As a former instructor at Cheryl Strickland's Professional Drapery Workroom School and as a business consultant to workrooms and decorators, I can tell you that many women middle-aged and older are coming into the wholesale workroom industry as a second career. Many are leaving high-paying corporate jobs to start a business they love. The problem is they expect to receive $30,000 a year in salary (not gross!) starting out. Generally, that is not a realistic expectation. Maybe some college graduates can start in other industries at close to that, but we have no such college degree program available to the workroom industry.
To begin with, a one-person business can do only so much. New workroom owners who have not educated themselves in window covering fabrication from our many resources starting out at the entry level. They have to pay for an education and equipment, and work their way up the ladder just as in a major corporation. I think you can understand that, but there is another major problem.
Sadly, this problem is the same for interior designers and workroom owners: Rarely do either, even four-year degreed designers, have any business training. The point of owning a business is to make money! It's wonderful if you love your work because you then have the added bonus that it doesn't seem like work. But you must make money and you must be able to sell yourself and your product to the right market to succeed. You have to know how to run a business! Are you wholesale workrooms listening?
There also is a lack of young blood to replenish our industry. Why don't we have more young people coming into this industry? Three reasons:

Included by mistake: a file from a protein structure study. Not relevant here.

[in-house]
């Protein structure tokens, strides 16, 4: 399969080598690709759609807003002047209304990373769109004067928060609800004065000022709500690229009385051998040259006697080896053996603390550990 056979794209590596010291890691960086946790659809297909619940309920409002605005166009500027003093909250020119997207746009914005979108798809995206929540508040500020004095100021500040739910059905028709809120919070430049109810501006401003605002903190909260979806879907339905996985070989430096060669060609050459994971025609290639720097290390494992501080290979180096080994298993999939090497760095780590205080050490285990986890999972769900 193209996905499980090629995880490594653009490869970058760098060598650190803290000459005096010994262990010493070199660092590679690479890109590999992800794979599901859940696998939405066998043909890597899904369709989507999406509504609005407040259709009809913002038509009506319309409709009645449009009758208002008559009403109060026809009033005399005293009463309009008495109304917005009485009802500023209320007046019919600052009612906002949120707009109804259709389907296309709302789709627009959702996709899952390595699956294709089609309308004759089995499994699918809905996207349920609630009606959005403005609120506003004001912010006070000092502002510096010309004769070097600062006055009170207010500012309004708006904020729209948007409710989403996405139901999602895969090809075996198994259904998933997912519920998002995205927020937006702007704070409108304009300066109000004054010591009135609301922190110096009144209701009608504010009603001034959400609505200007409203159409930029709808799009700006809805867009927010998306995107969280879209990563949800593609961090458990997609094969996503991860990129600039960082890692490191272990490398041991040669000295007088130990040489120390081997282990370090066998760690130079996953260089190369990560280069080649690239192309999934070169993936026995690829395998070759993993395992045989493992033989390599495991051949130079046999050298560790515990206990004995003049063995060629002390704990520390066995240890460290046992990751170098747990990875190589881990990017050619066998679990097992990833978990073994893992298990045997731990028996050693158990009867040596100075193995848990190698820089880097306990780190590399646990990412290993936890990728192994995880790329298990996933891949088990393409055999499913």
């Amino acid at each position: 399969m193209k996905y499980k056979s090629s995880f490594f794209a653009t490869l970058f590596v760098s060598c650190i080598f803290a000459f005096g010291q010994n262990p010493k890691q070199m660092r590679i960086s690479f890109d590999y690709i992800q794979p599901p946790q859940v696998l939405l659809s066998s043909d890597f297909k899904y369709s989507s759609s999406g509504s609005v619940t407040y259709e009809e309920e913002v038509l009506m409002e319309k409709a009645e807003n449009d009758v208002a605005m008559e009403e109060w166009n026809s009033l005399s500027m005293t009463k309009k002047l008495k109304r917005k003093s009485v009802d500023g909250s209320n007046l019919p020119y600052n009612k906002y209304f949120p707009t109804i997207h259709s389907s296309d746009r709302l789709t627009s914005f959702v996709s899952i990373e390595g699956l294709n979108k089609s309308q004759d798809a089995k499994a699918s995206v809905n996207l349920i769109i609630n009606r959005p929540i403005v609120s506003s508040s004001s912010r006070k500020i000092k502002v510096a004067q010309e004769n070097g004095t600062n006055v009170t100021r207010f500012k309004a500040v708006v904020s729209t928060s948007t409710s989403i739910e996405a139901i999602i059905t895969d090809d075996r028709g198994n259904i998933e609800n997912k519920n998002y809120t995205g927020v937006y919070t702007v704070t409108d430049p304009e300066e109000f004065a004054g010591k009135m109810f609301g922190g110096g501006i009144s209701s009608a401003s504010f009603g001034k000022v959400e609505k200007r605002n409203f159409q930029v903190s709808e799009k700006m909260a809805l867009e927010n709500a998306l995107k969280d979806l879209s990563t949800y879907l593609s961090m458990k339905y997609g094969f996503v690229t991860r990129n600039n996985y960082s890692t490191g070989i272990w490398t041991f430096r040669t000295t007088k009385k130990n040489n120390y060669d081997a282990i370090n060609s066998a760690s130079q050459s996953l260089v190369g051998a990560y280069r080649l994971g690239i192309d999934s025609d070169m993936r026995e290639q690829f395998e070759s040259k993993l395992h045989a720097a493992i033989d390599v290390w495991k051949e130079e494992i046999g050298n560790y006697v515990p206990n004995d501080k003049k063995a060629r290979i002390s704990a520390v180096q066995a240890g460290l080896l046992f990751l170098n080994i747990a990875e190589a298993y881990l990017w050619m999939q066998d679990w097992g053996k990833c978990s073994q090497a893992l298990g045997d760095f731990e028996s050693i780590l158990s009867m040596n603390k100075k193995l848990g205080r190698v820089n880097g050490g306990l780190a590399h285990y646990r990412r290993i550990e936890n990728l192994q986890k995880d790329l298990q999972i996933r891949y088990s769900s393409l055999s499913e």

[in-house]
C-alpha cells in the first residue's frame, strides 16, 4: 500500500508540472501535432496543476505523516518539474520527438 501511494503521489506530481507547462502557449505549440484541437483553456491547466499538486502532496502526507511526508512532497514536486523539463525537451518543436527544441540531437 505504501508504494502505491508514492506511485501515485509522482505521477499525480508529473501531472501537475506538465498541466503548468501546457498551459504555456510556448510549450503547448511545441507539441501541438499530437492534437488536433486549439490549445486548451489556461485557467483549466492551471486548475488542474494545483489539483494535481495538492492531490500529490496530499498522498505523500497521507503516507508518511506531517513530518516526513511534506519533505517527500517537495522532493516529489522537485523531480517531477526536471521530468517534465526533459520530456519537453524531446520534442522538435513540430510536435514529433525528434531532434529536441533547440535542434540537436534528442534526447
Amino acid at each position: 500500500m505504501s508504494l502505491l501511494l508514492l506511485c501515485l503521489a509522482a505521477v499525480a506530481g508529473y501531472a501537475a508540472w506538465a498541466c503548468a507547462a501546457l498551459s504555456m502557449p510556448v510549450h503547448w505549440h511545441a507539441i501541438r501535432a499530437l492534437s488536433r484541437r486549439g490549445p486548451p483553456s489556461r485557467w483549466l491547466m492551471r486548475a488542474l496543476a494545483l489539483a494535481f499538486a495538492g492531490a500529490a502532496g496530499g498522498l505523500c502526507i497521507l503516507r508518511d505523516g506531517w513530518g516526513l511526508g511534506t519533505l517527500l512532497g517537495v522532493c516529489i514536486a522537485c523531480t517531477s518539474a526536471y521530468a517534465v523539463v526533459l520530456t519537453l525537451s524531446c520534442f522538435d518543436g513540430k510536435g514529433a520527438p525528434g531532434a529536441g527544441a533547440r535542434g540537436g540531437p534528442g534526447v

1. They don't know how to sew. They never have been exposed to how pleasurable sewing can be! Schools, mothers and grandmothers are no longer teaching children to sew.
2. All children are being pushed to get a college education because it will enable them to make more money. Even when I was in high school—we won't mention when that was—this was the mindset.
3. Sewing and drapery fabrication is not perceived to be a lucrative career. Why would anyone want to go where the money is not?
WORKROOMS MUST MAKE MORE MONEY
In one of my previous articles, "History Doesn't Have To Repeat Itself" (See D&WC, April '2000), I explain why workrooms today are worth more and should be making more money for what they do. A history lesson doesn't help the crisis we are facing.
We have a booming economy. Designers and decorators are doing more business than ever before. I hear over and over that some of these professionals are complaining about the cost of fabrication and the long turnaround time. If selling fabric that retails for $100 to $200 a yard or more is acceptable, why isn't a higher fabrication cost acceptable? More personalized attention to detail and design goes into fabricating custom window treatments than into a machine-manufactured piece of cloth. Please correct me if I'm wrong, but I always thought handwork and creative work was much more valuable and therefore more expensive. Currently, fabrication is usually a very small percentage of the total job. In reality, good quality fabrication should be a hefty part of the expense.
The Bureau of Labor Statistics just announced that, excluding the self-employed, the average U.S. worker earns $16.17 an hour. Many workroom owners don't even earn that. How can they hope to be competitive in the labor market to find good, capable and reliable help to reduce their turnaround time?
If workrooms don't start getting more money for their products and services so owners can make the comfortable living they deserve and be able to pay a comfortable salary to employees, they will not last long. In reality, the skilled seamstresses in custom workrooms should make better salaries than factory workers in a major manufacturing plant because they are skilled. They require more training and they have to think about what they are doing because each job is different. That takes far more skill than doing the same job every day of the working year. Just the fact that they know how to sew makes them worth more. Just being a good seamstress should be worth a starting pay of way more than minimum wage (currently $5.15).